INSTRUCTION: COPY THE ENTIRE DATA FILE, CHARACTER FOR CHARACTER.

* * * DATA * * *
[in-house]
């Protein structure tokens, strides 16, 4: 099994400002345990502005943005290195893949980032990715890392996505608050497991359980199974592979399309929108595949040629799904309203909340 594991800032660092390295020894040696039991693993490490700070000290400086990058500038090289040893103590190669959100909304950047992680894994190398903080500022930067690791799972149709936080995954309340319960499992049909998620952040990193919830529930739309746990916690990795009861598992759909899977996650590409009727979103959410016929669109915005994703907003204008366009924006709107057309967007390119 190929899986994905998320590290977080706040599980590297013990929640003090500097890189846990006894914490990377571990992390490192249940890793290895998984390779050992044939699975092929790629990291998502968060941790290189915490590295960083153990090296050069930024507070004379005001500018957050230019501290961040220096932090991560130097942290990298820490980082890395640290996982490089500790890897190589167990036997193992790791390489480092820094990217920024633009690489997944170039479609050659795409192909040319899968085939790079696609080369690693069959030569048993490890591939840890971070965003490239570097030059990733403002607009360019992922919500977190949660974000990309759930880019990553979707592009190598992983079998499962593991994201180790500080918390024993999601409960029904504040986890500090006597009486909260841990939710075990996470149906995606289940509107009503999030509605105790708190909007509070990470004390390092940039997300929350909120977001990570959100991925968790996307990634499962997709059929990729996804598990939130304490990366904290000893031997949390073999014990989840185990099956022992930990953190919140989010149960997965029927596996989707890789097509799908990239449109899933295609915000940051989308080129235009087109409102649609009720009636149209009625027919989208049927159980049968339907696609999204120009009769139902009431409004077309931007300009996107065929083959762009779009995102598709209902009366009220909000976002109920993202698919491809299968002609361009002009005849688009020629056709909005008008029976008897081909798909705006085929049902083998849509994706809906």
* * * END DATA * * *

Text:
[in-house]
């Protein structure tokens, strides 16, 4: 099994400002345990502005943005290195893949980032990715890392996505608050497991359980199974592979399309929108595949040629799904309203909340 594991800032660092390295020894040696039991693993490490700070000290400086990058500038090289040893103590190669959100909304950047992680894994190398903080500022930067690791799972149709936080995954309340319960499992049909998620952040990193919830529930739309746990916690990795009861598992759909899977996650590409009727979103959410016929669109915005994703907003204008366009924006709107057309967007390119 190929899986994905998320590290977080706040599980590297013990929640003090500097890189846990006894914490990377571990992390490192249940890793290895998984390779050992044939699975092929790629990291998502968060941790290189915490590295960083153990090296050069930024507070004379005001500018957050230019501290961040220096932090991560130097942290990298820490980082890395640290996982490089500790890897190589167990036997193992790791390489480092820094990217920024633009690489997944170039479609050659795409192909040319899968085939790079696609080369690693069959030569048993490890591939840890971070965003490239570097030059990733403002607009360019992922919500977190949660974000990309759930880019990553979707592009190598992983079998499962593991994201180790500080918390024993999601409960029904504040986890500090006597009486909260841990939710075990996470149906995606289940509107009503999030509605105790708190909007509070990470004390390092940039997300929350909120977001990570959100991925968790996307990634499962997709059929990729996804598990939130304490990366904290000893031997949390073999014990989840185990099956022992930990953190919140989010149960997965029927596996989707890789097509799908990239449109899933295609915000940051989308080129235009087109409102649609009720009636149209009625027919989208049927159980049968339907696609999204120009009769139902009431409004077309931007300009996107065929083959762009779009995102598709209902009366009220909000976002109920993202698919491809299968002609361009002009005849688009020629056709909005008008029976008897081909798909705006085929049902083998849509994706809906």